THE OTHER DAY, the teasing at our dinner table went just a bit
too far. Three brothers (and their father) piled on at the fourth’s
expense, and, though the moment passed quickly, it left a little
As all parents know, teachable moments come at odd times. Later
that night I found myself in the wee hours, standing at the top of
the stairs having a tete-a-tete with one of the teasers, who had
just come home. I told him that, though I know him to be a kind
person, he hadn’t acted like one at dinner. He agreed, and then I
took the opportunity to deliver a little life lecture. I told him
that I believe all the suffering and catastrophe surrounding us
offer only one possible survival route: humans evolving to become a
species that thinks and acts from the heart. Free will simply means
we have the consciousness to choose love or hate, moment by moment.
Whether we as a species ultimately manage to make a shift is
immaterial — acting out of compassion is still the best game in
town because, win or lose, we’ll have a better time along the way.
And all that, I concluded, is why it’s important to be loving to
your brother. To my surprise and delight, he thanked me.
Since then, I’ve realized I was talking to myself at least as
much as to him. And I’ve been thinking a lot about the outpouring
of compassion to the victims of the tsunami. It’s such a relief to
feel generous and openhearted, to be taken out of our worries about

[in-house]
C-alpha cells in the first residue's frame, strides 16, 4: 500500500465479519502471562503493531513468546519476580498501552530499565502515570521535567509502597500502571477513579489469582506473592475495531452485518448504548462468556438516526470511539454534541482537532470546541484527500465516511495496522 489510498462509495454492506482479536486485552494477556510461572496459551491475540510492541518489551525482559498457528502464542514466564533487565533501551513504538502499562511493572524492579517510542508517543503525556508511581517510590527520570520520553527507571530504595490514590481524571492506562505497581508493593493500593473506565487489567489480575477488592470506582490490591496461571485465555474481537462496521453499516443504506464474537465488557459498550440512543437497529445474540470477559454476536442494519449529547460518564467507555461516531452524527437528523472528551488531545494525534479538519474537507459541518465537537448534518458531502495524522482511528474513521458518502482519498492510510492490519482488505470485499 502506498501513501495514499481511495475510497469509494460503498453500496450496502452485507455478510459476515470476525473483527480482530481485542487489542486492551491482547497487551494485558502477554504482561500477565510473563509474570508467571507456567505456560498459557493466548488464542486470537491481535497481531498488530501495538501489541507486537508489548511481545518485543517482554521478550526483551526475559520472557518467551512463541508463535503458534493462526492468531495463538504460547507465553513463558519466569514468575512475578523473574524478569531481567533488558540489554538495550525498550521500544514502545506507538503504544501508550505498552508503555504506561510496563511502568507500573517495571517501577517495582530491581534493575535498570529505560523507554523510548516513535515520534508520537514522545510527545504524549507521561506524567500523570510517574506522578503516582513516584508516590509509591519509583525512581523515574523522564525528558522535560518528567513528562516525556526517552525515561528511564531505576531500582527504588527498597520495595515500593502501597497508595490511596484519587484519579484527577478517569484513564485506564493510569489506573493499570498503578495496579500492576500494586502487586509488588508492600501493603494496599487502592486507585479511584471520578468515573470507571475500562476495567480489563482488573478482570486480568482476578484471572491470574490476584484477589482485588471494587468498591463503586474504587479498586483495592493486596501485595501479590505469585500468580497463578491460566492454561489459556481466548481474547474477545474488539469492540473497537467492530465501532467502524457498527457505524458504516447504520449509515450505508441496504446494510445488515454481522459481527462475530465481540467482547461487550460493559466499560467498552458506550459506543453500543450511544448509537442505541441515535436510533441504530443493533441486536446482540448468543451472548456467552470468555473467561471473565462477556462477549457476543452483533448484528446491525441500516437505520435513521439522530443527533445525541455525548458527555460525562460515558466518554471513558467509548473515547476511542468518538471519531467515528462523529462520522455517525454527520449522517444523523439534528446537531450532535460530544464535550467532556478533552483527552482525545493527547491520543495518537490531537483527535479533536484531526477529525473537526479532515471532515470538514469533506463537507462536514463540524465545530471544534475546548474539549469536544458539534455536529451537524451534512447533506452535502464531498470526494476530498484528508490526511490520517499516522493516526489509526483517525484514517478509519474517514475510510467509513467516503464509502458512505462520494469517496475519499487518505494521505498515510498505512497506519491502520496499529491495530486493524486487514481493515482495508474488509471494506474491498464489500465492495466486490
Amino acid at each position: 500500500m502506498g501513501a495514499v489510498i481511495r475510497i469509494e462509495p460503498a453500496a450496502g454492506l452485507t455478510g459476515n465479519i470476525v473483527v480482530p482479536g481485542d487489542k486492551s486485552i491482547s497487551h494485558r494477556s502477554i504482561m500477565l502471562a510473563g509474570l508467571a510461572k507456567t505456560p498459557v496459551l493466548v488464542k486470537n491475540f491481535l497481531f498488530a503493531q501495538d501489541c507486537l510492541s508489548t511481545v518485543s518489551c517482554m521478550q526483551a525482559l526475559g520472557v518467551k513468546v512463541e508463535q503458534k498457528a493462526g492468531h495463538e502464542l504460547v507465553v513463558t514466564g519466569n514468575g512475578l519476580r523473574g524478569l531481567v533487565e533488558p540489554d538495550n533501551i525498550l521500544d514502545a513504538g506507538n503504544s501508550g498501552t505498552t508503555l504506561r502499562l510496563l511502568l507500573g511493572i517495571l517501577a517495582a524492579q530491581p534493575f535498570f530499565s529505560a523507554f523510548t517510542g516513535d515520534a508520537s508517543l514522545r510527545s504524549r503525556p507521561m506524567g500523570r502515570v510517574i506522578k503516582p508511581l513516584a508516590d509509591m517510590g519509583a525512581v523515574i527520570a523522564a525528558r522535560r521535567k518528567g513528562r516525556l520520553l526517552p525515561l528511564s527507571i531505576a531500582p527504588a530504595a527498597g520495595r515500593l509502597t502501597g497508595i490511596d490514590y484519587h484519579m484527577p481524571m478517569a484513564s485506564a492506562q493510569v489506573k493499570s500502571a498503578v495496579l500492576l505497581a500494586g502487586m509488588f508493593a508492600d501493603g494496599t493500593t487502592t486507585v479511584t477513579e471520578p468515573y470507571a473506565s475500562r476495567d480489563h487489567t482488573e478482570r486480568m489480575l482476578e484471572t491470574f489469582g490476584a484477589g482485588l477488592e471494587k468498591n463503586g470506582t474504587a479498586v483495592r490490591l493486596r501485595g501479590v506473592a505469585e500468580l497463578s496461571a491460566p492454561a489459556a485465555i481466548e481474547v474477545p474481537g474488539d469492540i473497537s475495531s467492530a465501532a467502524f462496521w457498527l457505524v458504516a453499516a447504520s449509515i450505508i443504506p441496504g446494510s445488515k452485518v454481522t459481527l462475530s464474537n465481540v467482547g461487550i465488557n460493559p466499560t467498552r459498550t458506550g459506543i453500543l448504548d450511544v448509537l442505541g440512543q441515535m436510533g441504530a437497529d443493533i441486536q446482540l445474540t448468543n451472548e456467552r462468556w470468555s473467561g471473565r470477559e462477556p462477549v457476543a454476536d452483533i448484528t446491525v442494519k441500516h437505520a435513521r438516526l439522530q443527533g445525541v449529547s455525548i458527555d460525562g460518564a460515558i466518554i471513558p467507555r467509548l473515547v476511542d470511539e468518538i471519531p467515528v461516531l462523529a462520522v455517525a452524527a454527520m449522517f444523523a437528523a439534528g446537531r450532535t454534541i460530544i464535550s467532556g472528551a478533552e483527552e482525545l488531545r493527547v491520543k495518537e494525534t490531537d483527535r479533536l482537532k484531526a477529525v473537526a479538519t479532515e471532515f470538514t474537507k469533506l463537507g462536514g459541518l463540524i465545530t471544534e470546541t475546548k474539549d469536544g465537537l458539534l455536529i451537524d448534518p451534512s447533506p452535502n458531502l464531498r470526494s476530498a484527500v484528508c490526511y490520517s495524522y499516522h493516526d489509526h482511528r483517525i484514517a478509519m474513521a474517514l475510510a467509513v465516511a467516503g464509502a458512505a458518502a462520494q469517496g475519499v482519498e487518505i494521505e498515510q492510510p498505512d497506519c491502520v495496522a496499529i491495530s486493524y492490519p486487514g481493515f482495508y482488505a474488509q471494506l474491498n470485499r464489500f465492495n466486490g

war and terrorism and the direction of our country, to be able to
focus on a catastrophe that we don’t feel responsible for.
Why does compassion flows so easily in some circumstances and
not in others equally dire? Marianne Williamson wrote recently,
‘The hard and painful truth is this: For millions of people living
on this planet, every day is a catastrophe. From AIDS victims in
Africa, to citizens of the Sudan caught in the struggle of their
civil war — and, yes, to both soldiers and civilians in Iraq —
life itself has become catastrophic. Where is our concerted
knowing, our collective response, our deep grief for those who
suffer through experiences that are just as catastrophic as the
tsunami yet more convenient to ignore?’
Rudolf Steiner, the Austrian mystic, said that the purpose of
this time in history is for us to learn to feel another’s pain as
if it were our own, to feel it so intensely that we are compelled
I’ve been ruminating on what blocks the ability to empathize. It
seems to me that the most incapacitating emotion is shame. Regret
and remorse are active. They imply taking responsibility and making
amends for our attitudes and actions. Shame, by contrast, turns in
on itself in a miasma of denial.
We in the United States can feel innocent of the tsunami.
Everywhere else, suffering is all too directly caused by our
government, our corporations, and our habits of consumption. And I,
despite all my knowledge and best intentions, am implicated at
every turn as a U.S. citizen.
How do we collectively begin to recognize and redress what we
have done? According to a recent United Nations report, over 29,000
children die every day from preventable malnutrition and disease.
Closer to home, today’s headlines say that our local emergency food
shelves are empty, while an estimated 30 percent of Americans have
contributed to tsunami relief efforts. How can we develop a
consistently compassionate response when we are so mired in denial
and the shame of our complicity?
Compassion requires the grace of an opening heart. It starts
moment by moment, every interaction an opportunity, until we learn
to soften our hearts to what we most hate and fear.
And that is why it matters that you are kind to your brother —